I was under the assumption that such practices were abolished when the [13th] amendment to the Constitution was ratified,” he said. “I don’t need the exposure. What I need is to pay my fucking rent. Exposure doesn’t feed my fucking children. Fuck that!” Thayer said adding he could  not afford to go online . “I actually stick my fucking computer out the window to use the neighbor’s Internet connection. I simply can’t make a fucking living.”

As a freelancer myself, my sympathies are decidedly with Mr. Thayer.  However, I don’t know if I would have disclosed and published the exchange with the editor.   Perhaps Thayer will find more paying opportunities coming his way as a result of going public with his beef, but I’d bet there will be as many editors who will lose his address because he aired his grievance in this way.   There is a reason you don’t crap where you eat.

Anyone who has been a freelancer for any length of time knows how it feels like you’re beating your brains out in hopes to land a paying gig.   Whether Thayer has enhanced or lessened his chances remains to be seen.    Every writer who places a value on their work wants to get paid for it.  But does publicly trashing a magazine help your chances?

Probably not, but  Thayer is my new, if slightly tarnished, hero! He said in print what I know by heart.   I would sooner line the walls of a gas station men’s room with my writings than to give them to a millionaire like Arianna Huffington  who can afford to pay me, but won’t.

The hell with exposure. I can’t EAT with “exposure” and I can’t pay my BILLS with “exposure.” The idea that I should give away my stuff for free is ridiculous. Unless you and I are friends or we have some sort of arrangement, I could see doing freebies, but otherwise, I’m no different than any other professionals and PROFESSIONALS get paid!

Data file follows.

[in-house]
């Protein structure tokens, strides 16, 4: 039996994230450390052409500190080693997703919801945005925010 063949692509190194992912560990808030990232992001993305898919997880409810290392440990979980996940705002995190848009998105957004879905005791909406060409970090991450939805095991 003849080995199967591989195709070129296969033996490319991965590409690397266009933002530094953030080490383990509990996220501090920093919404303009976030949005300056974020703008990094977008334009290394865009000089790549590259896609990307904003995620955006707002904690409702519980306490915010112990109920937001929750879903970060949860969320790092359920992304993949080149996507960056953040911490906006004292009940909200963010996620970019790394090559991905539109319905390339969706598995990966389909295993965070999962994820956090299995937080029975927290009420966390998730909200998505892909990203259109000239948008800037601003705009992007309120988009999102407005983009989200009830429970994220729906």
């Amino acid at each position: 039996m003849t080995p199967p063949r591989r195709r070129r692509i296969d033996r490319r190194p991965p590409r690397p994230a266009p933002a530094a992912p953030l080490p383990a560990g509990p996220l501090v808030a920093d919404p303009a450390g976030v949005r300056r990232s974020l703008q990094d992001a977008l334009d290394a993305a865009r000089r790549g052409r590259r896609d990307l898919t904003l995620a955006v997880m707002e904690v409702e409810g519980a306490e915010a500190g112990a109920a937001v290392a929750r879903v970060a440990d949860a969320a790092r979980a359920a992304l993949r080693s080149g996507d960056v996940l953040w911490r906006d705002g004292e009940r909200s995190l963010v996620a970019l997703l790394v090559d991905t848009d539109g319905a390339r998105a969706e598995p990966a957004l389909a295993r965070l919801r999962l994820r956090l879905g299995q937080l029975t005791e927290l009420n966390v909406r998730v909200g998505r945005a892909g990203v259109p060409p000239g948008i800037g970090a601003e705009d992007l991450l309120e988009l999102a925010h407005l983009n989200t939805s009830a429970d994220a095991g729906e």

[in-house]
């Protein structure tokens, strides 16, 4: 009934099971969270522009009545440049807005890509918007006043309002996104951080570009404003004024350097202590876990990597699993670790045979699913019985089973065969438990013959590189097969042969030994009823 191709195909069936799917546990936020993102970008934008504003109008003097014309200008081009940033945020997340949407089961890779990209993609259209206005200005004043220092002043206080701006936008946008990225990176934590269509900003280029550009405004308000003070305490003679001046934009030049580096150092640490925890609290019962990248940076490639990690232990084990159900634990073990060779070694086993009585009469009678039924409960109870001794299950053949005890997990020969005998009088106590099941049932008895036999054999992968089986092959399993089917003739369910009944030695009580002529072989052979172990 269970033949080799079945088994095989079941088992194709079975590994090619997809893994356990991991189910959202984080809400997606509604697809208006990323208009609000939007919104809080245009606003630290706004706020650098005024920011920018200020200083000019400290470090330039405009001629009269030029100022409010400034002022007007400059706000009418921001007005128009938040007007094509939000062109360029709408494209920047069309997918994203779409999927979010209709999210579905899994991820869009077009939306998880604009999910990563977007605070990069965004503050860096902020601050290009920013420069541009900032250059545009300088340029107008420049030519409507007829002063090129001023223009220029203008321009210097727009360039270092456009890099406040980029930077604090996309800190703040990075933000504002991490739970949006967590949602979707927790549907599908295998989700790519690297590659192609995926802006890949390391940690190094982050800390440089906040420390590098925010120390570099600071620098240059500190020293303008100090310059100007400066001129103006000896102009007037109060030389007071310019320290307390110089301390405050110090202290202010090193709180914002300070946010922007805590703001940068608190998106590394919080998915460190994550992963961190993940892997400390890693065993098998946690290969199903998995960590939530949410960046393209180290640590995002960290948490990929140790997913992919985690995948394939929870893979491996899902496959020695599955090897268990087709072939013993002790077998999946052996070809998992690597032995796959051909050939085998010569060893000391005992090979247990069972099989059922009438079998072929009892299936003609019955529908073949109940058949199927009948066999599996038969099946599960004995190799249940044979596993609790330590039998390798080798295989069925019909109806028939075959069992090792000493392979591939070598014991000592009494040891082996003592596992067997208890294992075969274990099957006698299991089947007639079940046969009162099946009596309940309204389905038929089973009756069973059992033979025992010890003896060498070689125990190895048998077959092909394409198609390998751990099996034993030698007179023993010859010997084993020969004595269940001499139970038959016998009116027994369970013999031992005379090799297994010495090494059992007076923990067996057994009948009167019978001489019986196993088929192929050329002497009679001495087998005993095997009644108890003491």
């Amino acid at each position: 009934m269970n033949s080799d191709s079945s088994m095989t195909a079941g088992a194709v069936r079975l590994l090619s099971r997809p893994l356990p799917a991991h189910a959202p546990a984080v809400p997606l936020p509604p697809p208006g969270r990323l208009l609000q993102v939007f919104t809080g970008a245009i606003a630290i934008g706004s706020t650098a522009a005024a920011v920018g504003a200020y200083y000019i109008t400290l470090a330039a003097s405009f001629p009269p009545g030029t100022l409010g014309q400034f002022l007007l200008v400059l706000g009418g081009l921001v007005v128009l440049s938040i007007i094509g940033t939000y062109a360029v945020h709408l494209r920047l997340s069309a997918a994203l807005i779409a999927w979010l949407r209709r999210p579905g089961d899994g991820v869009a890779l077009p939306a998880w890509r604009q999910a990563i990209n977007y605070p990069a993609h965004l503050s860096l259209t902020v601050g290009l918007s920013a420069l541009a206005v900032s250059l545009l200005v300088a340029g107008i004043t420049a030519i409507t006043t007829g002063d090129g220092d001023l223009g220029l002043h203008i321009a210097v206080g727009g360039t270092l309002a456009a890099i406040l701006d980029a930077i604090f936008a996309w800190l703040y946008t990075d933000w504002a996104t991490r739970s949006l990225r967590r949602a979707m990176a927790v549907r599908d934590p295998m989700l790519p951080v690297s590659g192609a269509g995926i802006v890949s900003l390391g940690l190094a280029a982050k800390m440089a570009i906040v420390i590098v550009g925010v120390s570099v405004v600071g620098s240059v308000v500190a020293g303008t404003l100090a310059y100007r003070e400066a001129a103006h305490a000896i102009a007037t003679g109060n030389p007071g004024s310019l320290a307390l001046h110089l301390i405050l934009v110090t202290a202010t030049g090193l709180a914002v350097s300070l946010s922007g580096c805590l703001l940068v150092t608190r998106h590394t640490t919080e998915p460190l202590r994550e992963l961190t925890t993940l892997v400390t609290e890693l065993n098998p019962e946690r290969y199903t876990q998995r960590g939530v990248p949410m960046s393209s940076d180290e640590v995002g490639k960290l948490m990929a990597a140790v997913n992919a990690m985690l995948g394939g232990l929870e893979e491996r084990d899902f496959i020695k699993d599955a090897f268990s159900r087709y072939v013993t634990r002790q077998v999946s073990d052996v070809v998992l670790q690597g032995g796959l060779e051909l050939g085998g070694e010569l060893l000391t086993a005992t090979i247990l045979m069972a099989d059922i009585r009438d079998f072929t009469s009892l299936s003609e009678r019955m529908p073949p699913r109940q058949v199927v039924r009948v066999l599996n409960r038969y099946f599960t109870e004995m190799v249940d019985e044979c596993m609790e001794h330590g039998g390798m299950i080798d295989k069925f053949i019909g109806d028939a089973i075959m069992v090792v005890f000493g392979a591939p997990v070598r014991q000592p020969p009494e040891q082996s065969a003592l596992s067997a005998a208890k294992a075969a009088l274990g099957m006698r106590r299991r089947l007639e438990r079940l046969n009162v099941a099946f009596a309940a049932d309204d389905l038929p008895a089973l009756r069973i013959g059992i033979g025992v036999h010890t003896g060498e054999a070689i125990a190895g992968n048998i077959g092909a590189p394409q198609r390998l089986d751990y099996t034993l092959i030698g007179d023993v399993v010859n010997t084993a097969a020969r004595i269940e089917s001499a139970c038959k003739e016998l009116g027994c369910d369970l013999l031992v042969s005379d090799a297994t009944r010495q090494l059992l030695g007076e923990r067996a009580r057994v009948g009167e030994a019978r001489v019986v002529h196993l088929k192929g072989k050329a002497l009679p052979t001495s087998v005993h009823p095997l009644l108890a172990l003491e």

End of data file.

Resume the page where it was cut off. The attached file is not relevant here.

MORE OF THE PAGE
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Like Cornbread Soaked in Olive Oil: When the Black Journalists Met the Greek Oprah.

Queen Arianna invites Black journalists to join her empire.

It occurred to me though I wrote about going to the National Association of Black Journalists convention in Philadelphia I never said anything about actually attending the convention.  Setting all the Al Sharpton drama aside, it’s worth getting into.

As much as it will distress the convention officials we didn’t stay at the official convention hotel, the Philadelphia Marriott as it was priced a bit out of our budget and since nobody pays my way to these gatherings of the tribe but me, what’s out of our budget is always a major consideration.

We stayed at The Independent, a smaller boutique hotel minus all the trappings of a major chain (no valet service, no on site gym, no parking garage and no hotel bar), but without the jacked-up prices you get for those luxuries.  The Independent was clean, comfortable and austere.  I wanted something close to the convention site because in its sprawling Center City area Philadelphia is a walking city.

The first full day of the convention kicked off with an opening ceremony and this year’s featured an address from Attorney General Eric Holder followed by a plenary session dubbed “A Conversation with Arianna Huffington,” a title that proved misleading.  It was more of a monologue than a dialogue.